White said the company had basic criteria to meet.
“One, you had to have a big enough piece of property,” White said. “Two, you had to have highway access and so forth.
“Key to this is you have to have access to a skilled workforce. You’ve got to have people who can do the job.”
White explained that in the beginning, up to 50 employees from China with temporary visas will provide training and firefighting at the glass plant.
“Fire is an interesting thing here because this wouldn’t be a normal issue,” White said. “They need to have people on site 24/7 … because it’s running 24/7, so they bring in well trained people from China.”
The local community would also benefit from such an industrial business, White said.
“It’s almost like having an automotive company move in because it’s so large and has so many needs in terms of supplies and services,” he explained.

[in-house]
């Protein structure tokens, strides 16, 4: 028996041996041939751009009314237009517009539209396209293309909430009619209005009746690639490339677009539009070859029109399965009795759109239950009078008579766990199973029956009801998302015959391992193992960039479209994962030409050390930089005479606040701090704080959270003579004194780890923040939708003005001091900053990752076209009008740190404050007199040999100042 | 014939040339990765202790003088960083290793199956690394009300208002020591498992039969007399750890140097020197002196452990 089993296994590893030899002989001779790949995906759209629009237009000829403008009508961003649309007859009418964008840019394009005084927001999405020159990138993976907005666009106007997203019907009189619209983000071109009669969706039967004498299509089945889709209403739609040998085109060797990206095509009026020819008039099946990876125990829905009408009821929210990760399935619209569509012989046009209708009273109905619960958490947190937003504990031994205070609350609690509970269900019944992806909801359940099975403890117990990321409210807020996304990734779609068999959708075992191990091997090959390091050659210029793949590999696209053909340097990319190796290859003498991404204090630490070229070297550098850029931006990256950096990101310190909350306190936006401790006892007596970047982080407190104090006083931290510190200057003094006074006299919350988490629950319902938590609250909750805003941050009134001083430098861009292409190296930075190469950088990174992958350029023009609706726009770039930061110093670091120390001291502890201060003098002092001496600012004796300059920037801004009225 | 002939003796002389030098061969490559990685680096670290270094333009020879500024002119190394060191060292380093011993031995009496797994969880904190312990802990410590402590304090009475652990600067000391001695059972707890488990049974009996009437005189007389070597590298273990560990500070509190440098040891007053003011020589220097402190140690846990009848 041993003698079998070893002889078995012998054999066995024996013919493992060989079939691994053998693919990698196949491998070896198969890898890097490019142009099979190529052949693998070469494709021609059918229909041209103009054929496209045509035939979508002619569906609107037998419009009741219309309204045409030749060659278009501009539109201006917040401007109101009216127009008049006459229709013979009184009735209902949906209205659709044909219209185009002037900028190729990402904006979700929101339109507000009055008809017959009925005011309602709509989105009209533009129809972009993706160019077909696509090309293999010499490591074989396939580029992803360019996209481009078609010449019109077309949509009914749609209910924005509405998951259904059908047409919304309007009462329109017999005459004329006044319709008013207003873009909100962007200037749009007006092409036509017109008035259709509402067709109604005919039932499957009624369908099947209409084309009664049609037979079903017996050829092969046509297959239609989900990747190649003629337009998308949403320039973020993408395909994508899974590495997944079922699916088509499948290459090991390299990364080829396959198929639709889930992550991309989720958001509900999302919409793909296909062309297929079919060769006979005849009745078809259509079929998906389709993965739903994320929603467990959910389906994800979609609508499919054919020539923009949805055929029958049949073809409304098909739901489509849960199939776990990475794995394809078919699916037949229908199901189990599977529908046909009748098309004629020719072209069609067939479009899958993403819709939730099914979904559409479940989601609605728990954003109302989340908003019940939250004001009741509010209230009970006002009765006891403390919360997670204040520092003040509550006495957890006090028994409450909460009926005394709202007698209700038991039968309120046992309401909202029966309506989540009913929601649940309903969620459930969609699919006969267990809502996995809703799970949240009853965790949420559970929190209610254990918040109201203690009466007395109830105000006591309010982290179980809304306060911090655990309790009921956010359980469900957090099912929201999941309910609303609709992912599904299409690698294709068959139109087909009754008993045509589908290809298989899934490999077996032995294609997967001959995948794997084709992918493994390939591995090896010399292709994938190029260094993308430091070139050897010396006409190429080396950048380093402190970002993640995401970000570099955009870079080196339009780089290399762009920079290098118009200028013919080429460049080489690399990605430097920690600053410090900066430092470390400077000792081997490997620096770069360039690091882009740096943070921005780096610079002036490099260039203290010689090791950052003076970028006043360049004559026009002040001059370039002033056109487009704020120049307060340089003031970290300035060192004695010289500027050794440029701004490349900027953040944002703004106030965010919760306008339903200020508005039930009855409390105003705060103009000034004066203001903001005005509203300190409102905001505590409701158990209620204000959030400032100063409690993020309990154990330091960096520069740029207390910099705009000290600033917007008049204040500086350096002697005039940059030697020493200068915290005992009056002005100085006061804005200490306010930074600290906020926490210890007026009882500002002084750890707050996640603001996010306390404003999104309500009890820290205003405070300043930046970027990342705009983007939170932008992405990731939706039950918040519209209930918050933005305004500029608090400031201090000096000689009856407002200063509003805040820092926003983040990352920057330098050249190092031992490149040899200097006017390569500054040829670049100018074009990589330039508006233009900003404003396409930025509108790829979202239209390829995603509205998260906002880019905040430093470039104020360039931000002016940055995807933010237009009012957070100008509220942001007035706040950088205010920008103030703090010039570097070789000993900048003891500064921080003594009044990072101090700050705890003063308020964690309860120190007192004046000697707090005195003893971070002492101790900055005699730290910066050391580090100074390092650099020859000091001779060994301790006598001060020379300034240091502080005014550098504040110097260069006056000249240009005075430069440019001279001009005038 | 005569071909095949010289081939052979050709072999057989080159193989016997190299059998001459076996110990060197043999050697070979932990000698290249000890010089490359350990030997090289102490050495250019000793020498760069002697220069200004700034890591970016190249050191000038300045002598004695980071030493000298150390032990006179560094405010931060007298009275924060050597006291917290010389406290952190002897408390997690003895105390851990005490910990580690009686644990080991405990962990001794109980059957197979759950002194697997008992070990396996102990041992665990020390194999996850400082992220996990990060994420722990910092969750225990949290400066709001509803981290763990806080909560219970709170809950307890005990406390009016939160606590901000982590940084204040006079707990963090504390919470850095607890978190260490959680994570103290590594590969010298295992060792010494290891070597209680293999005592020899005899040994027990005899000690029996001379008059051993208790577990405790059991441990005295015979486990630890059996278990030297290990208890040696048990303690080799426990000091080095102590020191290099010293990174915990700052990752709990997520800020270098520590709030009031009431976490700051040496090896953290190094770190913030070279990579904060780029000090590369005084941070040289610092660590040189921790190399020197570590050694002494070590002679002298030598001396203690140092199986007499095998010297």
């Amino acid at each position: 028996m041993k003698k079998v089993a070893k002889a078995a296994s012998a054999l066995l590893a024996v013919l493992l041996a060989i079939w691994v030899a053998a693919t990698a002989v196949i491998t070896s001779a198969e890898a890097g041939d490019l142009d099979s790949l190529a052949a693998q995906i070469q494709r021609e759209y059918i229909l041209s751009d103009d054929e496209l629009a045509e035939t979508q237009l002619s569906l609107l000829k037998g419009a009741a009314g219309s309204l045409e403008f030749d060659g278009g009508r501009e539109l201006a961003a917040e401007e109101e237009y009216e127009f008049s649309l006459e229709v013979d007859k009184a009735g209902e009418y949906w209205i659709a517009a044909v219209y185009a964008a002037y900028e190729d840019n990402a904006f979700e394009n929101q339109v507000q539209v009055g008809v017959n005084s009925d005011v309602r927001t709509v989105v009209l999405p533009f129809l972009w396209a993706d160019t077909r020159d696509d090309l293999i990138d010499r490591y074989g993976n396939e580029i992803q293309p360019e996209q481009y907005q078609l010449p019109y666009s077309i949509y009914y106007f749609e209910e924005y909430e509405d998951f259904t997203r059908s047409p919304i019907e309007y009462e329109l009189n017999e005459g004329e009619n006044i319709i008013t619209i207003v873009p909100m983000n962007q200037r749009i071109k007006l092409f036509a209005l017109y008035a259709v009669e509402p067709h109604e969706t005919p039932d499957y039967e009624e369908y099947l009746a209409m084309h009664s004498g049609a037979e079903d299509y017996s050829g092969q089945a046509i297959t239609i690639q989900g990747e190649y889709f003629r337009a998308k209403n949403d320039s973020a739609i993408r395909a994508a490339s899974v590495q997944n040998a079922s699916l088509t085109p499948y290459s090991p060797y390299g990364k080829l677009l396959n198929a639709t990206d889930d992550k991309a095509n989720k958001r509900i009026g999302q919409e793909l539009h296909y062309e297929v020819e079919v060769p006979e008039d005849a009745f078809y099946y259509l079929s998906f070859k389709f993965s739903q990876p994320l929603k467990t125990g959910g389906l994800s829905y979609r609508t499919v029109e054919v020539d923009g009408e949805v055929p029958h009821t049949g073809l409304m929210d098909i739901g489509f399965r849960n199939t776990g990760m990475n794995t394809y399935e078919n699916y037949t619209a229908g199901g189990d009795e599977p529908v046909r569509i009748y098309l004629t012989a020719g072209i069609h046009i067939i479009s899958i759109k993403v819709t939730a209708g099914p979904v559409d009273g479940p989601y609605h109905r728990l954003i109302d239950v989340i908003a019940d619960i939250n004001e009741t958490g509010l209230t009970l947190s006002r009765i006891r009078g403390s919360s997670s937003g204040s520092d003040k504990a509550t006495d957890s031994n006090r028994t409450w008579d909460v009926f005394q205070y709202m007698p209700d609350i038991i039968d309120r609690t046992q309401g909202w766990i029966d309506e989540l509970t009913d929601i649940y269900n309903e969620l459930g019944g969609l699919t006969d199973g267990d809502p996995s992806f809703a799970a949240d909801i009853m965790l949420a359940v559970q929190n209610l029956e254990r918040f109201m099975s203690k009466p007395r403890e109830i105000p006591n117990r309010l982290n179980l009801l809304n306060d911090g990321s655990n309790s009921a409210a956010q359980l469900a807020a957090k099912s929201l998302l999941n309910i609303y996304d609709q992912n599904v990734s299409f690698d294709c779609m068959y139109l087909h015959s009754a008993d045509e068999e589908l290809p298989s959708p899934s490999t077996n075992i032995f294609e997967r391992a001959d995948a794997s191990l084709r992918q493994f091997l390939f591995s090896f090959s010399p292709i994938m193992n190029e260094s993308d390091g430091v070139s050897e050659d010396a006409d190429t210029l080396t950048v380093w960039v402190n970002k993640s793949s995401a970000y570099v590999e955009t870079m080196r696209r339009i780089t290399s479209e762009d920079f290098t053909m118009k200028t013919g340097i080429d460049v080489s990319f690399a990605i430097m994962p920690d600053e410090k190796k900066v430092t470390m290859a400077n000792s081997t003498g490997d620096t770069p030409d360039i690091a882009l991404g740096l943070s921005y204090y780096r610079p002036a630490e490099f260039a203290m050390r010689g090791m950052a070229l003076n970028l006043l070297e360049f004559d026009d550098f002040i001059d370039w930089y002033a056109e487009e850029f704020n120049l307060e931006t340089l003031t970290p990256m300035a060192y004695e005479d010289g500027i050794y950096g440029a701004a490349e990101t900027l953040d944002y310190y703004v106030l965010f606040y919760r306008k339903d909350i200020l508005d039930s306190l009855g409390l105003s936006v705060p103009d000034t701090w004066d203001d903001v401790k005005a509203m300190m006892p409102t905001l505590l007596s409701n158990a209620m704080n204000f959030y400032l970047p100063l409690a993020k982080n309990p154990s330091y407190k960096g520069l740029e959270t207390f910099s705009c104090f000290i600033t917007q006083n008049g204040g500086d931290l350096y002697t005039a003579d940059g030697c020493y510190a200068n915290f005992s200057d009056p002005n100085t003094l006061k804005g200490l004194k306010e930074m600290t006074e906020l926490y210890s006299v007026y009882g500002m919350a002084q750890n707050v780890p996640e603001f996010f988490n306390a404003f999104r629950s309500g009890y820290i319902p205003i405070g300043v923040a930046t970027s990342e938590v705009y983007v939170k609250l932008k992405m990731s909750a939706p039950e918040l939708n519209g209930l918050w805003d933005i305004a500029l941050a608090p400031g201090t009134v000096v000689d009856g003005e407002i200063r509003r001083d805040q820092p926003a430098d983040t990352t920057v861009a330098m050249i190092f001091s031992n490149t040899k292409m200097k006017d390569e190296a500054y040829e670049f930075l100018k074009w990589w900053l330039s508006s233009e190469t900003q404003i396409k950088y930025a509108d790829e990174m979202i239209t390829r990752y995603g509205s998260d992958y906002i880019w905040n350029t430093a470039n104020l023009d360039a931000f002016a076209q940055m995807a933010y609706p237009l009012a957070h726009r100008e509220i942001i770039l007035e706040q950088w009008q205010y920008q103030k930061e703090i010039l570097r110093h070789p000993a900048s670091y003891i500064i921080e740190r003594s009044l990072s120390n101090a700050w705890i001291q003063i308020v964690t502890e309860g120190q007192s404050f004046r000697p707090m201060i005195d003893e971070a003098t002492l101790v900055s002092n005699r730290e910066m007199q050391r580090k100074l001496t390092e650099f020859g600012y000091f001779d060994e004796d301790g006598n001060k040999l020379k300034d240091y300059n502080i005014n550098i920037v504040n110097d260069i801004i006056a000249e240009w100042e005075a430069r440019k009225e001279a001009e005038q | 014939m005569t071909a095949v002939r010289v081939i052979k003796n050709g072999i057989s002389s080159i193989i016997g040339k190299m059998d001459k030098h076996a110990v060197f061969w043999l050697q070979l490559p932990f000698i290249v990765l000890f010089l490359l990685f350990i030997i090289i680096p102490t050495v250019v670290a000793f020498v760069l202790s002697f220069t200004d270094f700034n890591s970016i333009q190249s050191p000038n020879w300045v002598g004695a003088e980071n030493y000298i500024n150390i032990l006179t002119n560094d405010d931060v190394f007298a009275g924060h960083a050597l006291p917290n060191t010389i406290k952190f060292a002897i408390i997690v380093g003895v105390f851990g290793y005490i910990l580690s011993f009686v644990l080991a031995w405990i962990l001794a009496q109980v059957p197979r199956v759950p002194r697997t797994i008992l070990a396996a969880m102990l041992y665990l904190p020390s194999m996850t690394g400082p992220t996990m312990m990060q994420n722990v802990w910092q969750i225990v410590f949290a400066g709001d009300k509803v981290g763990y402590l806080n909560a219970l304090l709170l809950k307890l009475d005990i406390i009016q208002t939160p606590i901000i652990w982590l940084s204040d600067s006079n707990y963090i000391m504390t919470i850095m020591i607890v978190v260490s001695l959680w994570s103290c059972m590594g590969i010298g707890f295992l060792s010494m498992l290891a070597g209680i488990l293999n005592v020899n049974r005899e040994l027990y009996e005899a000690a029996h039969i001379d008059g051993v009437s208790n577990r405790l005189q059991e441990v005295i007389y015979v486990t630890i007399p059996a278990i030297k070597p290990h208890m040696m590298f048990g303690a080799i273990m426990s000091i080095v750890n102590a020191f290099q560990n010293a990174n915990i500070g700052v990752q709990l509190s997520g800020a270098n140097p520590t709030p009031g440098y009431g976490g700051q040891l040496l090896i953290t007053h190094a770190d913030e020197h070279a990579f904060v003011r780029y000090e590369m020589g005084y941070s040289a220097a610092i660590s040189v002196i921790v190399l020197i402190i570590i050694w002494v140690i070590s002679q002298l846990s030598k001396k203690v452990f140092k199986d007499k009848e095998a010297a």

“This plant will generate a whole pile of economic activity locally, which should help give a boost to not only the township and the county, but also Guelph.”
He said there would be spin off into other businesses like trucking companies and suppliers of raw materials, as well as the rail lines because Xinyi Canada Glass Limited is planning to bring supplies in by rail.
Burns said the company manufactures a range of glass products.
“Everything from automotive, energy savings, architectural glass, electronics glass, solar glass for utility solar farms …” she said.
“They’re a big company and they’re a very green, innovative company, so it’s exactly the type of investment that the province and that Wellington County is looking to have.”
Burns said about 70 per cent of the product manufactured at the plant will be exported.
“If we look even bigger than Wellington County, this is really going to shift the trade imbalance because 70% of their product is going to be exported,” she said.
“So that improves our balance of trade – that really is one of the things we’re lacking in Canada.”
After the site is assessed by MPAC (Municipal Property Assessment Corporation), White said there’s the potential for several million dollars to come in from taxes.
“I would suggest, if this plant occurs, it will be the largest single taxpayer in the county and the township,” White said.